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Lethbridge Herald Newspaper Archives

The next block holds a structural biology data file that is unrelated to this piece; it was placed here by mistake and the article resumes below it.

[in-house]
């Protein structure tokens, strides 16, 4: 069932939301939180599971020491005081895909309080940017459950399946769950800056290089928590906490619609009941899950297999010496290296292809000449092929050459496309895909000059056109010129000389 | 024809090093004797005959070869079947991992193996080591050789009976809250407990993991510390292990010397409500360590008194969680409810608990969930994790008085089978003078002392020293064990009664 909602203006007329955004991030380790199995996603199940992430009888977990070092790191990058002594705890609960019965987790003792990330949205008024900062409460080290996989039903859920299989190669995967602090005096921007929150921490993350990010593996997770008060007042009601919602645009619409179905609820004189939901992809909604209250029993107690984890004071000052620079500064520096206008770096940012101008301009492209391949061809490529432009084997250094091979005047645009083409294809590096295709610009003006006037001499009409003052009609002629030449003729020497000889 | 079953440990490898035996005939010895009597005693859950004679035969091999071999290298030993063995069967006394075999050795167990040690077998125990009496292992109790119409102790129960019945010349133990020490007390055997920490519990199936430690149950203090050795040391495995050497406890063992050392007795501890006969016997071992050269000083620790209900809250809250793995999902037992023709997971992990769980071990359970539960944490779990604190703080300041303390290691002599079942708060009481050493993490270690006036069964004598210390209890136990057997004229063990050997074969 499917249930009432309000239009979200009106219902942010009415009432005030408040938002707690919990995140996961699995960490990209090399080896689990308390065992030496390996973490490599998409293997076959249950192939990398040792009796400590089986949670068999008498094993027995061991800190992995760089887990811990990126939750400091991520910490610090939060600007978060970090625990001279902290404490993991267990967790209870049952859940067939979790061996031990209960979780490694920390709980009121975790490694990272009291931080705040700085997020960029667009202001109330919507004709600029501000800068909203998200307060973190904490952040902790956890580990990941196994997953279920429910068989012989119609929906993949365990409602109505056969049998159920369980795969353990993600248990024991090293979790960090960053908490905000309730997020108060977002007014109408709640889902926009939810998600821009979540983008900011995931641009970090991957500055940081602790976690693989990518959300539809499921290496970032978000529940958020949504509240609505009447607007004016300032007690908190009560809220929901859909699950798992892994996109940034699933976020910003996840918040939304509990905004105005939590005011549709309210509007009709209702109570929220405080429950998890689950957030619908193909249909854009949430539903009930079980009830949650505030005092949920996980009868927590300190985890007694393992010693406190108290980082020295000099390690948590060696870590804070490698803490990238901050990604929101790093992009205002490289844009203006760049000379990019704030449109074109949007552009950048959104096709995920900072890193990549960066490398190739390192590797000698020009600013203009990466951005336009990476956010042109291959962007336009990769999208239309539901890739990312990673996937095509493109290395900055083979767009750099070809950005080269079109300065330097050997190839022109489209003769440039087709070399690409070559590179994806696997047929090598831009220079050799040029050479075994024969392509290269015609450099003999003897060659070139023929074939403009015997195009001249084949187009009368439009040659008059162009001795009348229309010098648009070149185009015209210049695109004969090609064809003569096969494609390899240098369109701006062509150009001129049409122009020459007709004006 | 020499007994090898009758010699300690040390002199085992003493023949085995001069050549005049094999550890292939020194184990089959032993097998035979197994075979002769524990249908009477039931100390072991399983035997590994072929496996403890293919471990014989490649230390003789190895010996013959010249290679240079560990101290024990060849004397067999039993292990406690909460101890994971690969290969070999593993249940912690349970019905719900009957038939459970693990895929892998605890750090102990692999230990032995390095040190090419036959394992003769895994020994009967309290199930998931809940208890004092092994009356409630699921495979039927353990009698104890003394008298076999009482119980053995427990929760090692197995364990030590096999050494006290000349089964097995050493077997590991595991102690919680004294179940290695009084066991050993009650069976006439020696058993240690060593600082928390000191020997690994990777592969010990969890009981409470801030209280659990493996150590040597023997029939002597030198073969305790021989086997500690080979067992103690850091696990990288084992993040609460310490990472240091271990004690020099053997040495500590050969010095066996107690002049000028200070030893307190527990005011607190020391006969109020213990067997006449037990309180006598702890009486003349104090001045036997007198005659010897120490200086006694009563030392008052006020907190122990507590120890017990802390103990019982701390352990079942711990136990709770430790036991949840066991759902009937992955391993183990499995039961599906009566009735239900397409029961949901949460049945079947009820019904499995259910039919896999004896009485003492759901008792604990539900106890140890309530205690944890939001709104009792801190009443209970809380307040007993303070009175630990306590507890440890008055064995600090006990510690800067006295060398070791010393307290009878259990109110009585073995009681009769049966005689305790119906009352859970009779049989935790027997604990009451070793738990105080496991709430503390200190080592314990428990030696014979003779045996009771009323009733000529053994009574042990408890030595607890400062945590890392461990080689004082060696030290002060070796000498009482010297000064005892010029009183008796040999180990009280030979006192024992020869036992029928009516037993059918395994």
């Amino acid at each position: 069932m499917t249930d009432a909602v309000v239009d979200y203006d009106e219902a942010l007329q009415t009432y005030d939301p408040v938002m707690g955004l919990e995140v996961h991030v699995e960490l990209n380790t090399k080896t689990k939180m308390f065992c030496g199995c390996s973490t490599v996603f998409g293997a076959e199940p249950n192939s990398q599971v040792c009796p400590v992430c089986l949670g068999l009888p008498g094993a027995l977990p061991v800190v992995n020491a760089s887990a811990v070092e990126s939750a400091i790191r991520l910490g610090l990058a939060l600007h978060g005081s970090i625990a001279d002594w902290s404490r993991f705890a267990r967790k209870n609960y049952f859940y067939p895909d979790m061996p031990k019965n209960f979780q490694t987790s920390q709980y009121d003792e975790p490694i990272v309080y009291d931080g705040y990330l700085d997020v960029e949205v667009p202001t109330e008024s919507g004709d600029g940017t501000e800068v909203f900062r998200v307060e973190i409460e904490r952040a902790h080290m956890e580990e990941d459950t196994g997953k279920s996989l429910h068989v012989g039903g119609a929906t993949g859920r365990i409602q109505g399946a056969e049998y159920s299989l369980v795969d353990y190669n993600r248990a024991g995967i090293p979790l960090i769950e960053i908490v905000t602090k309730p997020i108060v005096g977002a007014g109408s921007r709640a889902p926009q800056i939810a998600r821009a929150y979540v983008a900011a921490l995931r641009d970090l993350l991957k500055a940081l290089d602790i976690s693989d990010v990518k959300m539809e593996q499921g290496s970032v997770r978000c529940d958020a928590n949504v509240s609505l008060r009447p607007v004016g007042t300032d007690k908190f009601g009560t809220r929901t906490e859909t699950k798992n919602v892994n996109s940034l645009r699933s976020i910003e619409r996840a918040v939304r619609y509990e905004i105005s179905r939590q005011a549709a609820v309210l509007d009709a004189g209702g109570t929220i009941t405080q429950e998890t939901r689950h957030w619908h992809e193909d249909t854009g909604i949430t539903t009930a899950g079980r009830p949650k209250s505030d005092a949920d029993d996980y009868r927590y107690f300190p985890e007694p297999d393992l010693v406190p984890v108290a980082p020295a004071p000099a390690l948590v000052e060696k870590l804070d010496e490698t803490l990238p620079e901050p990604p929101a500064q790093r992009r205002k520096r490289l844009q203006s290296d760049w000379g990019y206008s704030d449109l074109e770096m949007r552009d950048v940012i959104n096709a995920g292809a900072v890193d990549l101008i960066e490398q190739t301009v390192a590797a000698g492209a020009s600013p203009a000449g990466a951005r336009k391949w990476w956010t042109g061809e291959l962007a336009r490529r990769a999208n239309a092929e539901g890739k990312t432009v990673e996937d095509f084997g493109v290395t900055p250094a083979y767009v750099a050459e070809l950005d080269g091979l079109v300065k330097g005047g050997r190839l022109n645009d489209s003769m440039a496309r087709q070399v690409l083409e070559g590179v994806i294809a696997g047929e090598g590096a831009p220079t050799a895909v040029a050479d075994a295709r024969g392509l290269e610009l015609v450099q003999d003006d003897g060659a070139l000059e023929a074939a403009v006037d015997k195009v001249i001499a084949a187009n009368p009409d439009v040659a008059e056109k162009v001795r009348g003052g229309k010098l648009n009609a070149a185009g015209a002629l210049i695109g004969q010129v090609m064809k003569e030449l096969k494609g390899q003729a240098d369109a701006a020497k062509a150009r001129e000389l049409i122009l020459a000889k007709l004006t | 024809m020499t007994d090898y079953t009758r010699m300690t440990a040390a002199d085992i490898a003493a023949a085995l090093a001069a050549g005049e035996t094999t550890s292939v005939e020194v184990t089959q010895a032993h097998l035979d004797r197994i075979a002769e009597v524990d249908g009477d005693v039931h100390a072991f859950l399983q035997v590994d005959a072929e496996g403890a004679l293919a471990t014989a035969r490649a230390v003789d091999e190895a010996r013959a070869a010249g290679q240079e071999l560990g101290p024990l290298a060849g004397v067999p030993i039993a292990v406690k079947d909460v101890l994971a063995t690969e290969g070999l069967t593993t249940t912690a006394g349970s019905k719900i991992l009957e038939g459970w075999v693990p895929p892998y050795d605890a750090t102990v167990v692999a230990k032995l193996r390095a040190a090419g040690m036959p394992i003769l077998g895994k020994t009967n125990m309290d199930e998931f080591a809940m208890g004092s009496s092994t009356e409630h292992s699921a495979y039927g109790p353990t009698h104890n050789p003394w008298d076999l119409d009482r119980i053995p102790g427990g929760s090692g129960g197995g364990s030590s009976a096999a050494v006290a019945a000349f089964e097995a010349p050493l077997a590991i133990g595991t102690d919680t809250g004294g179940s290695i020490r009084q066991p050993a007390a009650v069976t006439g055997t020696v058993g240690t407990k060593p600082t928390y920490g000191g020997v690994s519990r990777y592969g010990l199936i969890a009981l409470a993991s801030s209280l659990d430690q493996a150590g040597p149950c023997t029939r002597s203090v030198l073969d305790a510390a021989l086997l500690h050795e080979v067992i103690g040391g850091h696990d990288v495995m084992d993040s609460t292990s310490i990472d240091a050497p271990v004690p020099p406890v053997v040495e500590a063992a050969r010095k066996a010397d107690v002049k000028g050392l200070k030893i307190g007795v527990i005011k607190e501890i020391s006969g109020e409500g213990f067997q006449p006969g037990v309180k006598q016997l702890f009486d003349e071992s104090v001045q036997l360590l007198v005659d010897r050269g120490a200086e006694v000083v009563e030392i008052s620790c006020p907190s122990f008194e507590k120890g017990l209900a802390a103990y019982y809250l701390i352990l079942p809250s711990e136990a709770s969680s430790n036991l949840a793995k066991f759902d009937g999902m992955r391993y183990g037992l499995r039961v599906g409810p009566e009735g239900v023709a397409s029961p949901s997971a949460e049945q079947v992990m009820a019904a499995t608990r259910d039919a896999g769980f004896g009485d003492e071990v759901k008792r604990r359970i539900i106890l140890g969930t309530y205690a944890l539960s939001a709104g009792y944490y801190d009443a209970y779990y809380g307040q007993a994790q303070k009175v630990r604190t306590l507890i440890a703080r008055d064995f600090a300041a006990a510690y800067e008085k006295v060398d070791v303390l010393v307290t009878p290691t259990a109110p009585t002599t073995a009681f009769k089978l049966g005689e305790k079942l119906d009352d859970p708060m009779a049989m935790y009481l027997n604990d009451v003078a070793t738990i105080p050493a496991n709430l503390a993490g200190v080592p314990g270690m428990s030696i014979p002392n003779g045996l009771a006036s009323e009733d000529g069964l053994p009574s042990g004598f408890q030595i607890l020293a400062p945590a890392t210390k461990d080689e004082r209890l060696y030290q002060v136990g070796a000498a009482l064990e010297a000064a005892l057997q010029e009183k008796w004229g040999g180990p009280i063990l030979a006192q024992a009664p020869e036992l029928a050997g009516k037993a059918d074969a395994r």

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Lethbridge Herald, The (Newspaper) - December 20, 1973, Lethbridge, Alberta THE ncnAi.0 Lawrence Lamb M.D. DEAR DR. LAMB In a recent article you said that huge doses of including the water soluble type we ordinarily consider can be harmful. Would you please cite the facts you relied upon when' you made that statement concerning water soluble vitamins. That statement appears to be in contradiction to the articles I've read about water soluble vitamins. DEAR READER Perhaps you have already read by now that the Food and Drug Administration has mov- ed to require a prescription lor those tablets containing large doses of vitamins. This is because in these larger doses they are considered as medicines and not as simple dietary supplements.' Ascorbic vitamin in largedoses can cause diarrhea. None other than the vitamin C Nobel laureate Dr. Linus advises taking the huge doses he recommends after meals or in divided doses because of it's This is not altogether since there are a number of people who have irritated digestive and a tendency to diarrhea to begin with. In addition. Medical and other publications have pointed out the possibility of the forma- tion of kidney stones when large doses of vitamin C are taken. Irritation of the urinary tract is also a possibility. This is just for vitamin C. It is true that the problem is more serious for the fat solu- ble vitamins A and D. But. these observations about vitamin C. with the FDA's ac- should be ample warn- ing about overdoing it on your own. DEAR DR. LAMB Here is a clipping from today's paper about a doctor who can cure problems of taste and smell. I would greatly appreciate your opinion on this. In my case I had the measles when I was forty and lost part of my sense of taste and smell. I can smell strong odors and taste things like sugar that have no smell. I am interested in taking this up with my doctor to get a prescription for the medicine it has any livelihood of working. DEAR READER I can t see any good reason for not trying it. About two years ago 1 mentioned this work a cou- ple of times in my column. At that lime the emphasis was on loss of taste. Dr. Robert I. Henkin has been studying problems of taste and smell for some time. Any of the readers of this column who have this problem can ask their doctor to contact Dr Henkin at the National Heart and Lung Institute. Neuro-endocrinology section. National Institutes of Health. Bethesda. for more information. The treatment using zinc sulfate capsules seems fairly simple. I must add. not to expect miracles. Dr. Henkin does not claim this will solve all such only that it will help about half of the people at least some. In- it is true that a number of these problems first show up after an illness such as you experienced. Send your questions to Dr. in care of this new- P.O. Box Radio City New N.Y. 10019. For a copy of Dr. Lamb's booklet on losing send 50 cents to the same address and ask for booklet. Flashback By THE CANADIAN PRESS Dec. 1973 A cantilever bridge was opened between Canada and the United States at Niagara Falls 90 years ago today in 1883. The 495-foot bridge was the first ever to be called a cantilever. In 1898 the Honey- moon Bridge was built to replace an earlier suspension bridge but it was destroyed by ice in 1938. shortly after which the Rainbow Bridge was constructed. 1922 The Russian republics were combined as the Union of Soviet Socialist Republics. 1919 The Canadian National Railways system was organized. 1861 The South Carolina legislature was the first in the South to vote for secession. 1790 The first successful U.S. cotton mill was opened in Pawlucket. R.I. 1699 Peter the Great ordered that the Russian new year should be reckoned from .Jan. 1 instead of from Spot. 1. Goren on Bridge BV CHARLES H. GOREN TMi Chluio Tribune Both vulnerable. South deals. NORTH 4963 V 10 8 4 0 7652 J54 WEST EAST Q 8 7 2 A 10 54 0 J43 0 KQ9 AK763 Q 10 8 2 SOUTH A AKJ AKQJ63 0 A 108 9 The South West North East 6 V Pass 2 NT Pass I Pass Pass Pass Opening King of A In some bridge re- sembles prospecting. The bleakest exteriors can con- ceal untold wealth. South's jump to four hearts was fully in keeping with modern theory. Though two-bids in a suit are still the bidding can stop short of game if opener can do no more than rebid his suit at the three-level over responder's e s p o n d e r is absolutely broke. South needed so little for game that he decided he would not take the chance that North might pass a re- nd of three hearts. The defenders started with he king and ace of clubs. South ruffed the second club and surveyed his prospects. He would have to lose two diamond so the out- come of the hand seemed to depend on a successful spade finesse. Dummy's ten of hearts would be the entry for a spade lead. As the reader can this line would have failed. Though dummy appeared to offer no hope of a declarer realized that he could give himself an extra chance. If the diamonds di- vided the table's fourth diamond could be es- tablished. For this line to the ten of hearts had to be kept in dummy as an entry. declarer drew only one round of trumps and then played ace of diamonds and another. East .won and returned a trump in an effort to remove dummy's but declarer won in his hand and led an- other diamond. The suit di- vided and dummy's sev- en was established for a spade with the ten of hearts still in dummy for en- try purposes. An even split in diamonds is against the but South lost nothing by first trying this line. Had he been unable to set up the dum- my's long still have crossed- to the heart ten to take the spade finesse. LI'L ABNER Your horoscope ByJeaneDiion DEC. 21 Your birthday Today ai p.m. EST the Sun begins its long journey northwards from its most southerly changing sign Irorn Sagittarius to t'upricorn. The time is different in other years. Both Siigittarians and Capricor- nicins born today iace a long reorganizing process which brings them out on new paths near the end of the coming year. Today's Sagittarian natives have great latent talents lor while the Capricornians tend to be founders and leaders of in- stitutions and groups. ARIES 21 April Last minute rushes promise little try rather lor completion of what has been substantially achiev- ed instead of whole new ven- tures. TAURUS 20 May You have limited time left before conditions are sub- ject to broad changes. More to home and family allairs brings high rewards. GEMINI 21-June Whenever you happen to get a little ahead of use the lime lor thanksgiving and prayer things could be much worse. Wind up your work week neatly. CANCER 21 July Gel as early a start as be managed. What seems premature isn't so go on ahead as far as today's con- ditions enjoying your passage. LEO 23 Aug. I'oncentrale now on what is must important to you. Seek the most direct way to get at the mainsprings of cause and el lect rather than battle with symptoms. VIRGO 23-Sept. You may have to supply the grcaier part of the but gel as much done as you can manage. Focus attention on the distribution of materials. LIBRA 23-Oct. Much of your daily living seems to have come to a stop- and-turn-around point. Make the best use you can of the nearest available means.- SCORPIO 23 Nov. Tush vigorously for a successful closing of pending mailers Wind up your work week as a unit even though you may be scheduled for overtime tomorrow. SAGITTARIUS 22 Dec. Social contact of all sorts is whether it be introductions to important family or the pursuit of romance. CAPRICORN 22 Jan. Begin plans and negotiations for the coming year. Resolutions needn't wait lor New Year's Day. should be made and put into effect tonight. AQUARIUS 20 Feb. You cannot afford to let business or personal affairs drift or take the course of least resistance. Begin with our own avoid offering advice to others. PISCES 19 March Don't be surprised lo find your associates letting you do most ul the work. If you do it. take the lead and decide how it is clone. The Chicago Tribune Ask Andy JAPANESE BEETLE Andy sends a complete 20- vulumc set ol the Merit Siudcnts Encyclopedia to I'arol McQueney. age 12. of Manheim. for her What is the story of the Japanese Most insects have favorite foods and stick to a menu of jusl a few related plants. Not so the Japanese beetle. This insect pest attacks at least 275 iliitereni plants and the damage it does every year is estimated at It is not a native North American insect und the first arrivals rame sometime before 1916. Since its story has been success for the beetles and disaster for our plants. In 1916. a few strange insects were noticed in a nursery near Riverton. New Jersey. They were oblong beetles with coppery wings and metallic green liodies bordered with a dozen small white dots. At the nobody regarded these first arrivals us a serious threat. all. they were only half an inch long. Kxperts traced them to their native home on ihe main island of Japan and assumed that they had hitched a ride to North America on some Japanese nursery plants. It soon became obvious that the Japanese beetle was a serious menace. What's the creature made himself at home thrived and mul- tiplied at a great rate. From early fall until the following its grubs devoured grass ruining lawns and pasture. During the the adults devoured the leaves ami blossoms of garden plants and ornamental field crops and orchard trees. In a the early arrivals had become countless mul- titlules and spread from state lo slate. studied the Japanese beetle hoping lo find .1 weak spot in its life cycle. Hut by then it was too late to control them. The adults appear in late June and live only a couple of dur- ing which time they do enor- mous damage to the vegetation. They are strong lliers and deposit their eggs in ihe far und wide. The yrubs hatch in about two burrow down and uorgc on roots through the winter and spring. In May or early the greedy white grubs become pupas and the adults hatch in late June. Various insec- ticides were used to control adult beetles and a bacteria was found to attack the grubs in the ground. Some nl the insecticides have been discarded as dangerous. But the milky disease caused by the bacteria has proved to be a sale and effective way lo wipe out the grubs. regardless of all our cl'torls. the Japanese bee- tle now infests the cenlral stales along the Atlantic- spreads south as far as Georgia and west as far as Missouri. It does less damage in certain but this may be due to the weather. In Ihe eastern the average summer rainfall is about 12 inches. When a dry season brings as little as eight many eggs and small grubs are destroyed. The following fewer adults do less damage. Winter climate seems to limit the range of this insect pest The grubs need fairly moist preferably under a warm blanket of winter snow. The average winters of Canada and New England may prove loo cold. The western regions may prove loo dry. The grubs might sur- vive where dry fields are irrigated but they could not survive on the open prairies. Questions asked by child- ren of Herald readers should be mailed to Ask P.O. Box Huntington California 92648. Chronicle Publishing Co. Fun with figures By J A. H. HUNTER SANTA CAN'T STAND BEANS Each letter stands for a different digit. In many homes they'll put out a little snack for the eld and the BEANS will be truly prime. So do please Yesterday's The amount was FOR CHRISTMAS THtf LINUS... THAT'S TOO WT I CAN HOU ANP r APMIKE FOR IT... CANCEL THAT ORDER FORTHEmTHQUSAND DOLLAR AFTER THE HOLIDAY ARE OVER ANP EVERYTHING HAS QUIETED I'M 601N6 TO SLU6 SHORT MBS by frank o'neal I'M OP HOME COOKIES. J WANT SOME OP THE POK THAT CHCISTMAS CHEES WANT 10 RIPE IN THE SLEIGH AND DELIVER TOYS. DONt GIVE ME MALE CHAUVINIST HI AND LOIS by dik browne HAVE TO STIR SOMETHING ON THE EPNA BUT ON WITH YOUR STORV JUST TALK BUGS BUNNY WHAT'S YOUK WOCK-BOTTOM THIS WOULD BE A GREAT HOUSE PER AU-ITNEEPSISA U'L IT LOOKS AWFULLY TO PMPEBYFOUC... INTEREST... LET'S STEP OVER HEBE WHILST I FINISH BLONDIE by chic young HERE'S OUR BEST SELLER 'THE PASSIOJS TOP I SUPPOSE IT'S JUST I1 ANOTHER ONE OF THOSE SENSATIONAL LOVE THIS ONES A LITTLE DIFFERENT GERTRUDES A CHICKEN ARCHIE by bob montana NO NGEP it KiDE IN SCHOOL TEACHER5 CAN NO LONGER Ripe IN SCHOOL BUSES. HAGAR THE HORRIBLE dik browne BOAT 15 TOPAY OAESAN'D SAIL s DO BEETLE BAILEY by mort walker ISN'T IN GENERAL byalcapp TUMBLEWEEDS GREGORY PlKF.'S AQUARIUM- YOUR. MOMEV BACK WE HAVEM'T EV'EKV TYPE. OF WEIRD FISH ON EARTH. MR. PIKE-VJE WANTS OUR. MONEY BACK.V NAME A FISH I HAVEN'T GOT HERE.'.' VD'HAlKi'T GOT OME THAT EATS LUMPS O' TRUE--I HAVEN'T SO MUCH FOR OUR GROUP THERAPY SESSION ;